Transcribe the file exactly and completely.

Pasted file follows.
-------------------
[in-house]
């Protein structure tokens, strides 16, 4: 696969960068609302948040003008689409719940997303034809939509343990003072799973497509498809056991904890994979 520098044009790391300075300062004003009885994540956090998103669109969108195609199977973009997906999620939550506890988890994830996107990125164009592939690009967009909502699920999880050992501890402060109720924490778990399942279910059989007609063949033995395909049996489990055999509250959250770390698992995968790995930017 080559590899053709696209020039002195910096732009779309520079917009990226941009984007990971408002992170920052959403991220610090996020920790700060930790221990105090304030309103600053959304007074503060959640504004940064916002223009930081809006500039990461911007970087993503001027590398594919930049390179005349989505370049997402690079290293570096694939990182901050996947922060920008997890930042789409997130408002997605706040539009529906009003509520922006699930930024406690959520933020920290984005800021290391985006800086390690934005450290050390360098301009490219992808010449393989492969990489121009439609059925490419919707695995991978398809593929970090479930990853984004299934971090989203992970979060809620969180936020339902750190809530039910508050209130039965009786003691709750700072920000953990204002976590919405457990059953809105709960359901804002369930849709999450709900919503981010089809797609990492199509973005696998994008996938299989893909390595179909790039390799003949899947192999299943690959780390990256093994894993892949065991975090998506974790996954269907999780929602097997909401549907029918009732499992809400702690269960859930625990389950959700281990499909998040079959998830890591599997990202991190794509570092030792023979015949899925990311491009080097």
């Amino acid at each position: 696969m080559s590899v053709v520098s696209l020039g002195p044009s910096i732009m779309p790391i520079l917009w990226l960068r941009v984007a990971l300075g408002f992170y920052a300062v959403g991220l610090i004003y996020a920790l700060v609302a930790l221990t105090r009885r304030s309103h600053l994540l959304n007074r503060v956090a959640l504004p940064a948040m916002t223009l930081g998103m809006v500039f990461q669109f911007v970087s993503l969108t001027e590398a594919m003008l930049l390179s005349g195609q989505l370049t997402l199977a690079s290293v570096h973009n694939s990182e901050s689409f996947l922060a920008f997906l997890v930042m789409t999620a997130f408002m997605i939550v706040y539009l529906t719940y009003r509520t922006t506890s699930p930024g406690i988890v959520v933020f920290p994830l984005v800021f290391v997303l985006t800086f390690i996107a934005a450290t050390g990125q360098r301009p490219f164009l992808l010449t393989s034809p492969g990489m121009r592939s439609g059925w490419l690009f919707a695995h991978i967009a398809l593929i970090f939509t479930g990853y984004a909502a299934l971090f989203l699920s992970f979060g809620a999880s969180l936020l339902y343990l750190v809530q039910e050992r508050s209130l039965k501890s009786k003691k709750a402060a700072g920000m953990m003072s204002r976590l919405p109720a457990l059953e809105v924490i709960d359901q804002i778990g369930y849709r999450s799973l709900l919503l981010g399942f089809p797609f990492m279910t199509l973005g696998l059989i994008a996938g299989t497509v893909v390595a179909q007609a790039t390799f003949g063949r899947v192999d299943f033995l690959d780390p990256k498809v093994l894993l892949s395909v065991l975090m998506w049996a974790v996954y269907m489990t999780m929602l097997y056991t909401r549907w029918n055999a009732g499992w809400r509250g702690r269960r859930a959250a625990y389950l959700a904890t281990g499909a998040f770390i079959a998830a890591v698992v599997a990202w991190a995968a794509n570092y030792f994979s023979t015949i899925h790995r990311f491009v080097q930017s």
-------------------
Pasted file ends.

[in-house]
């Protein structure tokens, strides 16, 4: 696969960068609302948040003008689409719940997303034809939509343990003072799973497509498809056991904890994979 520098044009790391300075300062004003009885994540956090998103669109969108195609199977973009997906999620939550506890988890994830996107990125164009592939690009967009909502699920999880050992501890402060109720924490778990399942279910059989007609063949033995395909049996489990055999509250959250770390698992995968790995930017 080559590899053709696209020039002195910096732009779309520079917009990226941009984007990971408002992170920052959403991220610090996020920790700060930790221990105090304030309103600053959304007074503060959640504004940064916002223009930081809006500039990461911007970087993503001027590398594919930049390179005349989505370049997402690079290293570096694939990182901050996947922060920008997890930042789409997130408002997605706040539009529906009003509520922006699930930024406690959520933020920290984005800021290391985006800086390690934005450290050390360098301009490219992808010449393989492969990489121009439609059925490419919707695995991978398809593929970090479930990853984004299934971090989203992970979060809620969180936020339902750190809530039910508050209130039965009786003691709750700072920000953990204002976590919405457990059953809105709960359901804002369930849709999450709900919503981010089809797609990492199509973005696998994008996938299989893909390595179909790039390799003949899947192999299943690959780390990256093994894993892949065991975090998506974790996954269907999780929602097997909401549907029918009732499992809400702690269960859930625990389950959700281990499909998040079959998830890591599997990202991190794509570092030792023979015949899925990311491009080097």
């Amino acid at each position: 696969m080559s590899v053709v520098s696209l020039g002195p044009s910096i732009m779309p790391i520079l917009w990226l960068r941009v984007a990971l300075g408002f992170y920052a300062v959403g991220l610090i004003y996020a920790l700060v609302a930790l221990t105090r009885r304030s309103h600053l994540l959304n007074r503060v956090a959640l504004p940064a948040m916002t223009l930081g998103m809006v500039f990461q669109f911007v970087s993503l969108t001027e590398a594919m003008l930049l390179s005349g195609q989505l370049t997402l199977a690079s290293v570096h973009n694939s990182e901050s689409f996947l922060a920008f997906l997890v930042m789409t999620a997130f408002m997605i939550v706040y539009l529906t719940y009003r509520t922006t506890s699930p930024g406690i988890v959520v933020f920290p994830l984005v800021f290391v997303l985006t800086f390690i996107a934005a450290t050390g990125q360098r301009p490219f164009l992808l010449t393989s034809p492969g990489m121009r592939s439609g059925w490419l690009f919707a695995h991978i967009a398809l593929i970090f939509t479930g990853y984004a909502a299934l971090f989203l699920s992970f979060g809620a999880s969180l936020l339902y343990l750190v809530q039910e050992r508050s209130l039965k501890s009786k003691k709750a402060a700072g920000m953990m003072s204002r976590l919405p109720a457990l059953e809105v924490i709960d359901q804002i778990g369930y849709r999450s799973l709900l919503l981010g399942f089809p797609f990492m279910t199509l973005g696998l059989i994008a996938g299989t497509v893909v390595a179909q007609a790039t390799f003949g063949r899947v192999d299943f033995l690959d780390p990256k498809v093994l894993l892949s395909v065991l975090m998506w049996a974790v996954y269907m489990t999780m929602l097997y056991t909401r549907w029918n055999a009732g499992w809400r509250g702690r269960r859930a959250a625990y389950l959700a904890t281990g499909a998040f770390i079959a998830a890591v698992v599997a990202w991190a995968a794509n570092y030792f994979s023979t015949i899925h790995r990311f491009v080097q930017s």